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Regression Linear Regression Regression Trees

Regression Linear Regression Regression Trees

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Regression Linear Regression Regression Trees

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  1. RegressionLinear RegressionRegression Trees

  2. Characteristics of classification models

  3. slide thanks to Greg Shakhnarovich (CS195-5, Brown Univ., 2006)

  4. slide thanks to Greg Shakhnarovich (CS195-5, Brown Univ., 2006)

  5. slide thanks to Greg Shakhnarovich (CS195-5, Brown Univ., 2006)

  6. slide thanks to Greg Shakhnarovich (CS195-5, Brown Univ., 2006)

  7. slide thanks to Greg Shakhnarovich (CS195-5, Brown Univ., 2006)

  8. Loss function • Suppose target labels come from set Y • Binary classification: Y = { 0, 1 } • Regression: Y =  (real numbers) • A loss function maps decisions to costs: • defines the penalty for predicting when the true value is . • Standard choice for classification: 0/1 loss (same as misclassification error) • Standard choice for regression: squared loss

  9. Least squares linear fit to data • Most popular estimation method is least squares: • Determine linear coefficients wthat minimize sum of squared loss (SSL). • Use standard (multivariate) differential calculus: • differentiate SSL with respect to w • find zeros of each partial differential equation • solve for each wi • In one dimension:

  10. Least squares linear fit to data • Multiple dimensions • To simplify notation and derivation, add a new feature x0 = 1 to feature vector x: • Calculate SSL and determine w:

  11. Least squares linear fit to data

  12. Least squares linear fit to data

  13. Extending application of linear regression • The inputs X for linear regression can be: • Original quantitative inputs • Transformation of quantitative inputs, e.g. log, exp, square root, square, etc. • Polynomial transformation • example: y = w0+ w1x + w2x2 + w3x3 • Basis expansions • Dummy coding of categorical inputs • Interactions between variables • example: x3 = x1 x2 • This allows use of linear regression techniques to fit much more complicated non-linear datasets.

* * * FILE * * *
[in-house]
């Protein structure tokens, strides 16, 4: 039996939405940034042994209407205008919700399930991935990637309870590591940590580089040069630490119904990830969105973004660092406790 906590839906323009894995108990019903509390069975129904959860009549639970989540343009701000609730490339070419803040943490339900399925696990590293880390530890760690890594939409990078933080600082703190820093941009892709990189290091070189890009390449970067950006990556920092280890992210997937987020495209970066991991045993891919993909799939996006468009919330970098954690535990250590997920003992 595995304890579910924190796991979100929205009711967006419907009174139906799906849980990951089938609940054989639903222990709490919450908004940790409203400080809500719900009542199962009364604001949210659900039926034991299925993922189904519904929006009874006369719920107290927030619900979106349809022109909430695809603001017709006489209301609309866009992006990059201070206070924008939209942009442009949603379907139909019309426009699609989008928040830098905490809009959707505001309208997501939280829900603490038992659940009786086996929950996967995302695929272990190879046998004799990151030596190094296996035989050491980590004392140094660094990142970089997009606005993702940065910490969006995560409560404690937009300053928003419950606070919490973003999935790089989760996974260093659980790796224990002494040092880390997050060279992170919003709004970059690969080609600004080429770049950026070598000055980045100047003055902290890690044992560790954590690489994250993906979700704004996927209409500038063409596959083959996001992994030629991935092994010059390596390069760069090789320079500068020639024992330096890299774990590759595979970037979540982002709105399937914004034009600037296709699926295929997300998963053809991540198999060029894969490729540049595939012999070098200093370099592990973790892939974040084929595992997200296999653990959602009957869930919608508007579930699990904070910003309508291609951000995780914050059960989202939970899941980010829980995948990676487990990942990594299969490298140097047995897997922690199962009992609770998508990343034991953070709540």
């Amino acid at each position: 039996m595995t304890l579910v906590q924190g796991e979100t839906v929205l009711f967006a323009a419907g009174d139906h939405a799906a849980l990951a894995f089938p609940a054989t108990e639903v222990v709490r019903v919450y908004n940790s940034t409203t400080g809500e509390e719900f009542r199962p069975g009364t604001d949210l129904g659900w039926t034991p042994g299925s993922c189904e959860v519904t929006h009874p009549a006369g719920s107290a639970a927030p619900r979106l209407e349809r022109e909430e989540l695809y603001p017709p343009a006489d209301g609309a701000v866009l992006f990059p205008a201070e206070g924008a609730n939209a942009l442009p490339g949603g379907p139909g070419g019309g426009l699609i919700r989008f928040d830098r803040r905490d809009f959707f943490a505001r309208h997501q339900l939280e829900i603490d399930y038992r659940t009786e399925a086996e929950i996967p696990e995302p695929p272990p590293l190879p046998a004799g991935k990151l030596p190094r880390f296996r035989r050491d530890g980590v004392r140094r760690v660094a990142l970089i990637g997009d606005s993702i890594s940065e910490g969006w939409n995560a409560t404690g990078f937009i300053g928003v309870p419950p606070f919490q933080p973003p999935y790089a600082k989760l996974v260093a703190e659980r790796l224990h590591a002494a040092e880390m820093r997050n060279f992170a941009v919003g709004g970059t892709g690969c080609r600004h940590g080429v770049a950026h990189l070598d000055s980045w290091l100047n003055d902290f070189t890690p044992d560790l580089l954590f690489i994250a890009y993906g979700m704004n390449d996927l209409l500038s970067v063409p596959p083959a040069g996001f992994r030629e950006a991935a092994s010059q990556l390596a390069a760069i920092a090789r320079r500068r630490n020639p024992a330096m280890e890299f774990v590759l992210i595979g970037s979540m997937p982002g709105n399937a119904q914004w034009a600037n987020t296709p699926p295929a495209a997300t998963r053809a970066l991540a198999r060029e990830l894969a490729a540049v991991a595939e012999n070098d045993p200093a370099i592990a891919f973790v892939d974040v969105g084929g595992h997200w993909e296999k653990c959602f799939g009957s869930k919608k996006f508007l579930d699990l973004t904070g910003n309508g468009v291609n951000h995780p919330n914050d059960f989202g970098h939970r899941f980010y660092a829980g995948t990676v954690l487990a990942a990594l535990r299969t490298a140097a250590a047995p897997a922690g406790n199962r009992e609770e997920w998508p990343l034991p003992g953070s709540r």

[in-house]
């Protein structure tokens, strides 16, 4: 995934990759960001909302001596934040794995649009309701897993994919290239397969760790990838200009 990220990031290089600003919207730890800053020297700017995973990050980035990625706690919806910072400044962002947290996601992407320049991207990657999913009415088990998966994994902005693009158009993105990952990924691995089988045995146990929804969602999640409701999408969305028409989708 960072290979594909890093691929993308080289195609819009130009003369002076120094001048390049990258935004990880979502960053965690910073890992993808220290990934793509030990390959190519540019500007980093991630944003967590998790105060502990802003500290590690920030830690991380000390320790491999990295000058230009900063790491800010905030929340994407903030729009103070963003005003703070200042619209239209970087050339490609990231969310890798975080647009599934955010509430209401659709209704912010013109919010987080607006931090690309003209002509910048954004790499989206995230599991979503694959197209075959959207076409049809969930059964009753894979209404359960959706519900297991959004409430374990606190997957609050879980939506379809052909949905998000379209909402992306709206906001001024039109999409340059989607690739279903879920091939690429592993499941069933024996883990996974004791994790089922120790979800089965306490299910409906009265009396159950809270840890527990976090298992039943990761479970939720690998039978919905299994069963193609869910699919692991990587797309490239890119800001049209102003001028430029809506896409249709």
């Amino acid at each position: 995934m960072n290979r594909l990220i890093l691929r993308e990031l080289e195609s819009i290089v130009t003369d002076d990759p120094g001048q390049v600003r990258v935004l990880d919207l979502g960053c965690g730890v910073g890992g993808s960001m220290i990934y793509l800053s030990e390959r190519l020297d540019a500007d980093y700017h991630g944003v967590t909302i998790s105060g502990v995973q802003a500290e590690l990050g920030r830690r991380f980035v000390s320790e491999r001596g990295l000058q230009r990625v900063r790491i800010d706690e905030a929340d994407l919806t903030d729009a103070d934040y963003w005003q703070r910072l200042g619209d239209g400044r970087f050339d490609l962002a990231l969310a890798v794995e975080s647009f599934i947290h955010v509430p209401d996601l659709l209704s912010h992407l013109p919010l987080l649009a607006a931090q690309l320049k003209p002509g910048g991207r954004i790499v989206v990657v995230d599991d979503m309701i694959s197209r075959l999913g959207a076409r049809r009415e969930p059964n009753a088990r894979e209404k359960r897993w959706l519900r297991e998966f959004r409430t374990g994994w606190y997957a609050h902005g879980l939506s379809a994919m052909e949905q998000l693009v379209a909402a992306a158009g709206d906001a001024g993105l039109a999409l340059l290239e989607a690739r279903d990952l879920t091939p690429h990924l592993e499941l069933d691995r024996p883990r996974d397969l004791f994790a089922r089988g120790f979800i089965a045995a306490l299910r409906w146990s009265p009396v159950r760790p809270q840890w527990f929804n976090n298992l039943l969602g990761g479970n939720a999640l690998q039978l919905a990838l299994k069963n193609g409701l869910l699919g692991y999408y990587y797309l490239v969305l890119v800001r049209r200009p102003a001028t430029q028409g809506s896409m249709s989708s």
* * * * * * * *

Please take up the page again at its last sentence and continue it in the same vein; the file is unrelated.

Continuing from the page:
14. Example of fitting polynomial curve with linear model

  15. Prostate cancer dataset • 97 samples, partitioned into: • 67 training samples • 30 test samples • Eight predictors (features): • 6 continuous (4 log transforms) • 1 binary • 1 ordinal • Continuous outcome variable: • lpsa: log( prostate specific antigen level )

  16. Correlations of predictors in prostate cancer dataset lcavol log cancer volume lweight log prostate weight ageage lbph log amount of benign prostatic hypertrophy svi seminal vesicle invasion lcp log capsular penetration gleasonGleason score pgg45 percent of Gleason scores 4 or 5

  17. Fit of linear model to prostate cancer dataset

  18. Regularization • Complex models (lots of parameters) often prone to overfitting. • Overfitting can be reduced by imposing a constraint on the overall magnitude of the parameters. • Two common types of regularization (shrinkage) in linear regression: • L2 regularization (a.k.a. ridge regression). Find wwhich minimizes: •  is the regularization parameter: bigger  imposes more constraint • L1 regularization (a.k.a. lasso). Find wwhich minimizes:

  19. Example of L2 regularization L2 regularization shrinks coefficients towards (but not to) zero, and towards each other.

  20. Example of L1 regularization L1 regularization shrinks coefficients to zero at different rates; different values of  give models with different subsets of features.

  21. Example of subset selection

  22. Comparison of various selection and shrinkage methods

  23. L1 regularization gives sparse models, L2 does not

  24. Other types of regression • In addition to linear regression, there are: • many types of non-linear regression • regression trees • nearest neighbor • neural networks • support vector machines • locally linear regression • etc.

  25. Regression trees • Model very similar to classification trees • Structure: binary splits on single attributes • Prediction: mean value of training samples in leaf • Induction: • greedy • loss function: sum of squared loss

  26. Regression trees

  27. Regression tree loss function • Assume: • Attribute and split threshold for candidate split are selected • Candidate split partitions samples at parent node into child node sample sets C1 and C2 • Loss for the candidate split is:

  28. Characteristics of regression models

  29. MATLAB interlude matlab_demo_08.m